It’s been an abysmal year so far for Myanmar’s heavily-persecuted Rohingya ethnic minority. In mid-January, an alleged massacre of up to 40 people near the town of Maungdaw in the country’s western Rakhine state shook the community. Then the government of Myanmar — formerly Burma — officially denied the report, despite evidence to the contrary.
In February, one of the largest providers of essential medical support in the country, Médecins Sans Frontières (MSF), was expelled from Rakhine after stating that it had treated 22 victims of the massacre-that-wasn’t.
Consequently, there were 150 preventable deaths — 20 of those from women in labor — and almost 750,000 people “deprived of most medical services,” according to estimates cited by the New York Times in mid-March.
The government, which operates from Naypyidaw, Myanmar’s capital city, attempted to justify the expulsion by charging that MSF had shown “bias” toward the minority, whose medical needs dwarf those of their ethnic Rakhine neighbors.
Approximately a month after this, the humanitarian situation for the minority deteriorated even further, after NGOs fled Rakhine en masse in the wake of targeted mob attacks in Sittwe, the state capital. The violence was prompted by what local Rakhines perceived as an “insult” to Buddhism, the removal of a politically-significant religious flag by an aid worker, who sought to maintain the neutrality of her employer’s physical space.
In what even government-backed assessments have described as an excuse for a riot, Rakhine mobs systematically attacked NGO aid stocks, offices, and residences of workers over a two-day period. A statement by a UN representative described the events as an “attack on the entire humanitarian response in Rakhine State.”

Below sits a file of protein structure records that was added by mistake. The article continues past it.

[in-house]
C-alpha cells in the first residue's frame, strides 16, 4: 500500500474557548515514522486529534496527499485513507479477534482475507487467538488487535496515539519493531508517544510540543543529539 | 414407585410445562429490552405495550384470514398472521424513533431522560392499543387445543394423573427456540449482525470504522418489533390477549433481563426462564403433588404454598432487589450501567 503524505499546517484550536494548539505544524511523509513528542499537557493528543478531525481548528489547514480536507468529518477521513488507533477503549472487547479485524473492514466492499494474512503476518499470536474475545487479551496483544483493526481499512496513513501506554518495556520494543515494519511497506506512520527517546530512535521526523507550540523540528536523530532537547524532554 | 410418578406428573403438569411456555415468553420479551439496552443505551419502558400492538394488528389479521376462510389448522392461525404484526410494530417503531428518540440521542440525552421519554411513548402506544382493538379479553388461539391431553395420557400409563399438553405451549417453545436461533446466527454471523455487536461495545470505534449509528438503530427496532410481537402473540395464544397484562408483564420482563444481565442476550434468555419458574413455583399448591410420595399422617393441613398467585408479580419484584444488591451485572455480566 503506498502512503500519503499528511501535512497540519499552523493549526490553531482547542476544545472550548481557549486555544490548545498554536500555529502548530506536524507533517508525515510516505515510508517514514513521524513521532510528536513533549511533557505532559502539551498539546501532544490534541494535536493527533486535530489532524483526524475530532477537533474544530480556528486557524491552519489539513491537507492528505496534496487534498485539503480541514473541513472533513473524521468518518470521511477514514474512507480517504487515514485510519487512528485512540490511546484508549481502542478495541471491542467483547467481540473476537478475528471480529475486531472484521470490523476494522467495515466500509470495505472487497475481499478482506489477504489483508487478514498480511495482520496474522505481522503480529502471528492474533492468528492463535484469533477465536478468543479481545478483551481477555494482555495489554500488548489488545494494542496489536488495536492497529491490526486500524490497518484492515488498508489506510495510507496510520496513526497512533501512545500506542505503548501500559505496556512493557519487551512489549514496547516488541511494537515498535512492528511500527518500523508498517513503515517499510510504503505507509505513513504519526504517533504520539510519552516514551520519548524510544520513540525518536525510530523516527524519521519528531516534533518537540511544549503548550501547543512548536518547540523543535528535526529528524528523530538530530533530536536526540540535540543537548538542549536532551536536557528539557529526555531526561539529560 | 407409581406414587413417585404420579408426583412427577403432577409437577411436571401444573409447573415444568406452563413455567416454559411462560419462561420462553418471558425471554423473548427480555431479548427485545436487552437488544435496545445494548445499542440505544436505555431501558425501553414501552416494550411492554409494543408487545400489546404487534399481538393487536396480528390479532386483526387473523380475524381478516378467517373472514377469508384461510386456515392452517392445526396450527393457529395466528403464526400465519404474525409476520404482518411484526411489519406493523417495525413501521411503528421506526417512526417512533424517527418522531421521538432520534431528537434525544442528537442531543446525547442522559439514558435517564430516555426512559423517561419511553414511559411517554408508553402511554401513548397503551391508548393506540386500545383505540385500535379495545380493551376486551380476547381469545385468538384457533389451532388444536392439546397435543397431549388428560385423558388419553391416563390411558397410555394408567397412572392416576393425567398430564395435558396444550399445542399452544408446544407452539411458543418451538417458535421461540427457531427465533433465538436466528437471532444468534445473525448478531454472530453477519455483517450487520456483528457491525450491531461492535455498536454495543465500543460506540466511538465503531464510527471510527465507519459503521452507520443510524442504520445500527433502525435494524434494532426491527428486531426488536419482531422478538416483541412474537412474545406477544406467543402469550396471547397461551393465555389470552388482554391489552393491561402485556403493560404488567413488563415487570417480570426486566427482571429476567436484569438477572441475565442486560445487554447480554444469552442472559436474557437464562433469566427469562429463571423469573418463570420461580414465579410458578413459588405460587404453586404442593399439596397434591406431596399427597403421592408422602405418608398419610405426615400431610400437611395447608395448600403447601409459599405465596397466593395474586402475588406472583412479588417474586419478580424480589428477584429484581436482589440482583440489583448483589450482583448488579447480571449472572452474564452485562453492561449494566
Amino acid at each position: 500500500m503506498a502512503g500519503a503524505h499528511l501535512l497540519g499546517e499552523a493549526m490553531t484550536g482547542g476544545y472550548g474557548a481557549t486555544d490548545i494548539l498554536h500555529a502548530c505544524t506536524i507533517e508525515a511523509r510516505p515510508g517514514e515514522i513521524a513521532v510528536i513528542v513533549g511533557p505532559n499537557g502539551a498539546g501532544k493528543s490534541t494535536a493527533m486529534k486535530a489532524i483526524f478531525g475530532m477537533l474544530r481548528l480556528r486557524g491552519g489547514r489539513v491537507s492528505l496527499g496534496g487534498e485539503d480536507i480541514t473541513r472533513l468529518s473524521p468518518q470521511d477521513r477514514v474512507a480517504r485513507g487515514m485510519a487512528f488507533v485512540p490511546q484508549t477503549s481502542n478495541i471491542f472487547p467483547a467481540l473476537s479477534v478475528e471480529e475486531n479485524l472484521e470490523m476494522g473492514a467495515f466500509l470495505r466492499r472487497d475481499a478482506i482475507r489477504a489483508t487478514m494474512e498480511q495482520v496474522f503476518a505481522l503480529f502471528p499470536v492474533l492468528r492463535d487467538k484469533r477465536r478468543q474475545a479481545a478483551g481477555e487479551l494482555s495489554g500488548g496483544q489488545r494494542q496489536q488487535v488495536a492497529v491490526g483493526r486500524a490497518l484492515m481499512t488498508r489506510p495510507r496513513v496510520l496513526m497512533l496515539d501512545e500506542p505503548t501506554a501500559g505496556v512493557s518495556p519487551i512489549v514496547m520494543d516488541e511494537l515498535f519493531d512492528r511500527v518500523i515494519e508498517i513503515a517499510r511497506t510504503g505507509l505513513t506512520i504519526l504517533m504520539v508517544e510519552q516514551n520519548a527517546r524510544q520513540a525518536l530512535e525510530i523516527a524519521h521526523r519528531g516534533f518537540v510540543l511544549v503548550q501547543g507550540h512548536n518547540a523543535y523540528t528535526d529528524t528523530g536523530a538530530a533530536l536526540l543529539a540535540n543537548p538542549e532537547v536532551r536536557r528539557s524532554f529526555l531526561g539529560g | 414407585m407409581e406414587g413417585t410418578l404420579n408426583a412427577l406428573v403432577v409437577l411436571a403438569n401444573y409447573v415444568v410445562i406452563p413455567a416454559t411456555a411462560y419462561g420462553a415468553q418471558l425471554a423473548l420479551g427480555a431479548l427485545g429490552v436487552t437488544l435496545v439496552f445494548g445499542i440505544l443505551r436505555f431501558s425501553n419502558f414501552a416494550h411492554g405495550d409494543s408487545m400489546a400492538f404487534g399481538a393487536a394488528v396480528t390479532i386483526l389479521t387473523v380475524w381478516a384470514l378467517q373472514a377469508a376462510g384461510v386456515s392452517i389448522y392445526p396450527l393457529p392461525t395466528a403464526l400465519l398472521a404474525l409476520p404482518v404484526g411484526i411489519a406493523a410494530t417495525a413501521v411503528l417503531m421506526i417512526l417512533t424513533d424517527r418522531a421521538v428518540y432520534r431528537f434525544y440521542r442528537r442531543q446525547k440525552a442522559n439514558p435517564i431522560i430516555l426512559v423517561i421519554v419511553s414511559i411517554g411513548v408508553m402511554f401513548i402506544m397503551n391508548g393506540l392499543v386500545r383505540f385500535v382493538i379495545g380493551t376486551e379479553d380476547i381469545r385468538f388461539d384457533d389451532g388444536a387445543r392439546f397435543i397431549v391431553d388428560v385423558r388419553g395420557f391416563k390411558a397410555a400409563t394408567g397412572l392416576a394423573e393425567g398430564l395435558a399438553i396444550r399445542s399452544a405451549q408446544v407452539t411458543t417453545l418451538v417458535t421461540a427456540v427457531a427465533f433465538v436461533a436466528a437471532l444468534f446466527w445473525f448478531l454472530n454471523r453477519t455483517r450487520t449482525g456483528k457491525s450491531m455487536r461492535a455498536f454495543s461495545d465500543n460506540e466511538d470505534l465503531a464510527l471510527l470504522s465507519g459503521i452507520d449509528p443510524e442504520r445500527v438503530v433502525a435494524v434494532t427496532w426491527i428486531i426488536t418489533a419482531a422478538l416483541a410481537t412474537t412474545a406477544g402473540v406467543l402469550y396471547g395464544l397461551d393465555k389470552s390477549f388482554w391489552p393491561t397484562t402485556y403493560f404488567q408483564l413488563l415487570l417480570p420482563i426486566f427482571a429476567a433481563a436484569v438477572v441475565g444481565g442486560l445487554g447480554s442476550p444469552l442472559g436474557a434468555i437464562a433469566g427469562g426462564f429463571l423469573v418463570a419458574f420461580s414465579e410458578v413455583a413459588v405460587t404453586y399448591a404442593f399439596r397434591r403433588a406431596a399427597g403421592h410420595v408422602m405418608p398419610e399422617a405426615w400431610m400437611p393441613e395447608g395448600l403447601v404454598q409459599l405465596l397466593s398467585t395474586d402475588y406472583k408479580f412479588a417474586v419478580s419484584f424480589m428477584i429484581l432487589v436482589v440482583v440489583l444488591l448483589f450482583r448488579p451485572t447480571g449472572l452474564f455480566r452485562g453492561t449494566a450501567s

The effect of these incidents on the 140,000 or so Rohingya confined to internally displaced person (IDP) camps after being left homeless by mob violence in 2012, has been huge.
Outlining the urgency of the situation in the wake of the attacks, Pierre Peron of the UN’s Office for the Coordination of Humanitarian Affairs (OCHA) told VICE News, “Water levels are running critically low in some places, and people with life-threatening medical conditions are not being taken to hospitals.” These developments compound the pre-existing humanitarian crisis in the camps.
Despite the dramatic shortfall in aid, the government has assured the international community that it will do its best to fill the enormous aid gap left by MSF and the recently evacuated organizations.
However, documents leaked to VICE News by a source close to events in Rakhine state, detailing discussions in several meetings between the government and the World Health Organization (WHO), directly contradict the government’s claims and imply that the government has in fact turned down or delayed responding to offers from foreign aid agencies to bolster the nation’s humanitarian capacity. The effect of such negligent responses, according to the contact who leaked the material, was all too obvious.
“People are dying,” the source said.
One of the documents reveals the extremely poor state of the government’s medical aid capabilities: only “five mobile teams” are available to cover the shortfall for the entire state, but with only two ambulance, but — as subsequent notes record — “in reality [there are only] two, as they only have two ambulances from the Myanmar Red Cross.”
Despite this state of affairs, the leaked papers also record that Myanmar’s Ministry of Health (MoH) refused WHO’s offer of additional funding. Making matters worse, Burmese authorities began rejecting travel authorizations for NGOs. Even pre-approved authorizations were being revoked, according to minutes from face-to-face meetings between WHO and government officials.